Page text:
After holding the airport for several hours and forcing passengers to debark from planes on the runways, a deal was brokered to have the militia withdraw from the airport, and the troops and vehicles left on the same day.
The Tahroun militia organization advanced on the airport after a 24-hour notice demanding Habshi’s release apparently went unheeded (the militia stated it had reason to believe their leader was being held captive in the airport itself). Libya al-Ahrar reports that NTC Chairman Mustafa abd-al-Jalil, along with a delegation from Tahroun, reached an agreement with the militia to withdraw their troops and vehicles from the airport. Earlier, Jalil had been told by the militia to “intervene to reveal the details surrounding the disappearance of chairman of the Tarhunah military council.”
No group has claimed responsibility for Habshi’s disappearance.The NTC blames Qadhafi loyalists for his disappearance, while the Tarhouna militia blames the Tripoli Security Committee.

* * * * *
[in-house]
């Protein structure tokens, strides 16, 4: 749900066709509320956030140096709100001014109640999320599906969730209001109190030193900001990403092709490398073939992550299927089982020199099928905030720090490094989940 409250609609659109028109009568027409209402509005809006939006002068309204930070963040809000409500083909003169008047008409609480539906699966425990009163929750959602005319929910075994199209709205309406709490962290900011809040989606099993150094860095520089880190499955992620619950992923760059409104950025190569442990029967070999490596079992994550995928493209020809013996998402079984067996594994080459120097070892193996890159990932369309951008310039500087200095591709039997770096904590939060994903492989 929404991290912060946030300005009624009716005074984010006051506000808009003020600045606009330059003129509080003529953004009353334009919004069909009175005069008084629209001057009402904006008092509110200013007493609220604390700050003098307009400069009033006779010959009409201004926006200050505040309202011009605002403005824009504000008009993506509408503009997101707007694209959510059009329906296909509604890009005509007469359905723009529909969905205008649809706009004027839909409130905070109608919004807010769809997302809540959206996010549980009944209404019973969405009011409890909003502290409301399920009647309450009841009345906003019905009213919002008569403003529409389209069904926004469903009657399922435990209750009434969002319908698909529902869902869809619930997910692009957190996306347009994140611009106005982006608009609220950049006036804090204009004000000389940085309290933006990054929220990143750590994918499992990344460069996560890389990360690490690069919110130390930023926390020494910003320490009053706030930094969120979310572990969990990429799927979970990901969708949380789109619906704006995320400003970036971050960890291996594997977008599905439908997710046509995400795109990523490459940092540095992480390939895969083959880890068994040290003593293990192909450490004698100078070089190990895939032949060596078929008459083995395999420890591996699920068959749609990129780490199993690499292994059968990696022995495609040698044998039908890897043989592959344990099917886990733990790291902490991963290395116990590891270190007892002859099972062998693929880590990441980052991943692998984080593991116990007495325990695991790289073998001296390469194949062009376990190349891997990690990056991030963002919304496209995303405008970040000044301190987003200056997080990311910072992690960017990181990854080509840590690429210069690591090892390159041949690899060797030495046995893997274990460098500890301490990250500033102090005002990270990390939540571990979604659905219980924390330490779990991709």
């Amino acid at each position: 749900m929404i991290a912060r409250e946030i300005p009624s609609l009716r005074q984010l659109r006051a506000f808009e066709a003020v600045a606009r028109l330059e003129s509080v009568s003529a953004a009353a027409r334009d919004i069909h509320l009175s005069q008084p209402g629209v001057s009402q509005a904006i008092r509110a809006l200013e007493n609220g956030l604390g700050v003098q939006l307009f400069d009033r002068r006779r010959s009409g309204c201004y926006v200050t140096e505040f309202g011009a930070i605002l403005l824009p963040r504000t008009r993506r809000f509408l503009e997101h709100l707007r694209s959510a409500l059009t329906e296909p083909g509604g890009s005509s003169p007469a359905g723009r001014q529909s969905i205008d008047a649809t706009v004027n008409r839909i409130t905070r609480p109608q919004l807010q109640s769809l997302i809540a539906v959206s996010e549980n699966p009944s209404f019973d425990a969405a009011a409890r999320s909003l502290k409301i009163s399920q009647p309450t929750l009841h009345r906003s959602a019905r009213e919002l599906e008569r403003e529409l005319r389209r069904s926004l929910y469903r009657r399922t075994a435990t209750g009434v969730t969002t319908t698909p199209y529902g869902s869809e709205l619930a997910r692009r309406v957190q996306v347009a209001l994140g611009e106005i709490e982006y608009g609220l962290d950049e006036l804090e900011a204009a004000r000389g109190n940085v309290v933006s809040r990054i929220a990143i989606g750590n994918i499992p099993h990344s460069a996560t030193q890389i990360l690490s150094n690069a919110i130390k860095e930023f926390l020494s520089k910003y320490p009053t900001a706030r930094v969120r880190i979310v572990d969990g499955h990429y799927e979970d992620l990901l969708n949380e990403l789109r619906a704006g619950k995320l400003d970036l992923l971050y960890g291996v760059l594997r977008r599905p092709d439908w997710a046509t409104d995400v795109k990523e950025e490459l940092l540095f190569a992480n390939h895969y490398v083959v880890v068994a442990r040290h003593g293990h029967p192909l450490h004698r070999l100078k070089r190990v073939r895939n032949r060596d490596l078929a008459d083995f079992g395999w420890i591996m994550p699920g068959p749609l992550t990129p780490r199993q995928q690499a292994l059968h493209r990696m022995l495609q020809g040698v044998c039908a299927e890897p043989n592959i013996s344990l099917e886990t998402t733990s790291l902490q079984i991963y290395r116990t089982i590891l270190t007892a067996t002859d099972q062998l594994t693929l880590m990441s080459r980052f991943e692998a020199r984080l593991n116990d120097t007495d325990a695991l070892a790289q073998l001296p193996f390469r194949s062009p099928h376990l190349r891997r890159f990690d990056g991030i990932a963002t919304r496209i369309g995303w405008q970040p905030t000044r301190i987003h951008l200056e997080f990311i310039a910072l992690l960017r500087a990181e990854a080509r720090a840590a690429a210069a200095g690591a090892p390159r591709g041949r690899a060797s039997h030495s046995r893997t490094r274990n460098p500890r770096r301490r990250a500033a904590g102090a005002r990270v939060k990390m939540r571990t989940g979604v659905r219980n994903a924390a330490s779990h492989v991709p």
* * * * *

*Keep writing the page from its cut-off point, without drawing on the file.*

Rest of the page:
The standoff, despite ending with the return of the airport to NTC control, is deeply embarrassing for the interim government. Earlier this year, NTC-aligned militiamen from the western town of Zintan had, after some delays, formally handed control of the Tripoli International Airport over to the NTC. The NTC had marked this changing of the guard – following several earlier handovers that broke down (or are still ongoing) – as a major success in asserting its rule over the country.
And this incident comes at a tense time as summer approaches. In an earlier move not related to the kidnapping, Libya’s national elections, are reportedly going to be pushed back a month, into July, in order to allow the election authorities, who had just approved the [inclusion(http://www.europeanforum.net/news/1411/libyan_council_lifts_ban_on_religious_parties) of Islamist parties in the elections, to vet 4,000+ candidates eligibility. In the meantime, the NTC has reportedly tried to set up a political body to oversee the practice of journalism in the country – drawing protests from Libyan journalists – as well as pass a controversial law setting up government-mandated press standards: